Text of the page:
Unseen for many years, certainly in an uncut form, this is a welcome disc from Grindhouse Releasing. Peter Cushing, the softly spoken, gentleman of horror plays it nasty here as Sir John Rowan, a surgeon who is horrified when his younger girlfriend, Lynn (future Crossroads star Sue Lloyd), a former model, is facially burnt at a party. The fact that he is partly responsible due to fighting with an over zealous photographer (played by Confessions star Anthony Booth) no doubt spurs him on to commit some of his ghastly actions later. Using his medical skills, and access to the morgue, he acquires the pituitary gland of a recently deceased young lady, and concocts a serum, which he injects as well as using a high-tech laser, which works wonders at removing the burnt tissue, but burns through almost everything else! (this is several years before real-life laser surgery would become the norm) - an item which will play a large part in the action later.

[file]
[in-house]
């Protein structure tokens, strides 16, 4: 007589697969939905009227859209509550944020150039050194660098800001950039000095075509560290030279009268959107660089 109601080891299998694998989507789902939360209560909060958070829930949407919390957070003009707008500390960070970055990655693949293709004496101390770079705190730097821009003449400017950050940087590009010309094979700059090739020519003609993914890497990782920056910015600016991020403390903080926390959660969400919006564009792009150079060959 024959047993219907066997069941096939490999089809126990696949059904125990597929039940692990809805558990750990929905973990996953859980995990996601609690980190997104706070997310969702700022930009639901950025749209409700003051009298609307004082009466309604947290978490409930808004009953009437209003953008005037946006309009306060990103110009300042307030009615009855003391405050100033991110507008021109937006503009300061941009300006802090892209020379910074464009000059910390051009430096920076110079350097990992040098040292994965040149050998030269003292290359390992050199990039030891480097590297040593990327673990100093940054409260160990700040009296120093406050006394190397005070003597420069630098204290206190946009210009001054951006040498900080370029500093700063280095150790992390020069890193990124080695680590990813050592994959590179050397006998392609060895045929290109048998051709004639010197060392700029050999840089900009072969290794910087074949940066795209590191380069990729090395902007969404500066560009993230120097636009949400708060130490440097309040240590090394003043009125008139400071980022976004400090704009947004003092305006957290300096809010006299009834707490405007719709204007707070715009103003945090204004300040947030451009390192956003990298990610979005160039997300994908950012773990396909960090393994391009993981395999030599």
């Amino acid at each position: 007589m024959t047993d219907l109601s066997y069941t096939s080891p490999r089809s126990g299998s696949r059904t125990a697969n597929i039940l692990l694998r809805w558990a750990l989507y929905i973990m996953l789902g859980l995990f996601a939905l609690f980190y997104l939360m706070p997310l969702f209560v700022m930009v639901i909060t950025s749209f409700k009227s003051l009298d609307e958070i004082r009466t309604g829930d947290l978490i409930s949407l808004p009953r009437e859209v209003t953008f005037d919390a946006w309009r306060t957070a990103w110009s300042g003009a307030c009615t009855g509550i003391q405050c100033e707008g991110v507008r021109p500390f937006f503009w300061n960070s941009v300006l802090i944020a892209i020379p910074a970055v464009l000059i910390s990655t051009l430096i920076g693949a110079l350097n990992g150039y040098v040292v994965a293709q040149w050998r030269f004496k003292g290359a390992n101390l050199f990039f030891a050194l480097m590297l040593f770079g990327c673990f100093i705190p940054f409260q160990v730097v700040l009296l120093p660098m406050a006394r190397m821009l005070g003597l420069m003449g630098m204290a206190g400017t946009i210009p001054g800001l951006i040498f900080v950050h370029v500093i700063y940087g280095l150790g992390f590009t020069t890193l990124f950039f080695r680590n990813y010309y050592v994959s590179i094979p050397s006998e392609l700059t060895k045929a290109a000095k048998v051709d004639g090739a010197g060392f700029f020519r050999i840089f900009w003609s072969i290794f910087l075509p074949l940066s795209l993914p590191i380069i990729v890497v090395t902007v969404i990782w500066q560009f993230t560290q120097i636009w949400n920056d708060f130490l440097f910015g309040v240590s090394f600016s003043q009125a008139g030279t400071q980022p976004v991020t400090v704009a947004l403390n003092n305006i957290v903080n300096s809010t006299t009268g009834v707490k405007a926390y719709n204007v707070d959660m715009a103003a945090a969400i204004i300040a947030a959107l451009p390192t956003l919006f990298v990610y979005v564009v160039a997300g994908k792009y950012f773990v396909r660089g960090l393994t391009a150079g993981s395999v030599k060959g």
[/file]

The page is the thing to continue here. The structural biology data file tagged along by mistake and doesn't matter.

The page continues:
Strippers vs Werewolves) and his cohorts have their own plans. Which leads to a manic final act which pre-dates the surge of home invasion films seen in the 70s (such as A Clockwork Orange and The House on the Edge of the Park) and now prevalent in modern horror.
This, That and the Other) in the opening swinging party scene as a wannabe model who takes a shine to Sir John and king of the bit-parts David Lodge, who is completely out of place as a simple minded thug in Cosmo Smallpiece (*look him up if you're too young to know or not from the UK*) glasses (watch closely to see the holes drilled in the thick glass so he could see) but was cast as he was a friend of the director, Robert Hartford-Davis. His other films include The Black Torment (1964), Incense for the Damned (aka Blood Suckers, 1970) and The Sandwich Man (1966), a glorious comedy starring the cream of British talent and headlined by Michael Bentine, from his own story. It was written by the brothers Donald and Derek Ford. Derek later wrote scripts on his own, mainly in the sexploitation field and directed several including the aforementioned This, That and the Other and Keep It Up, Jack.
8 out of 10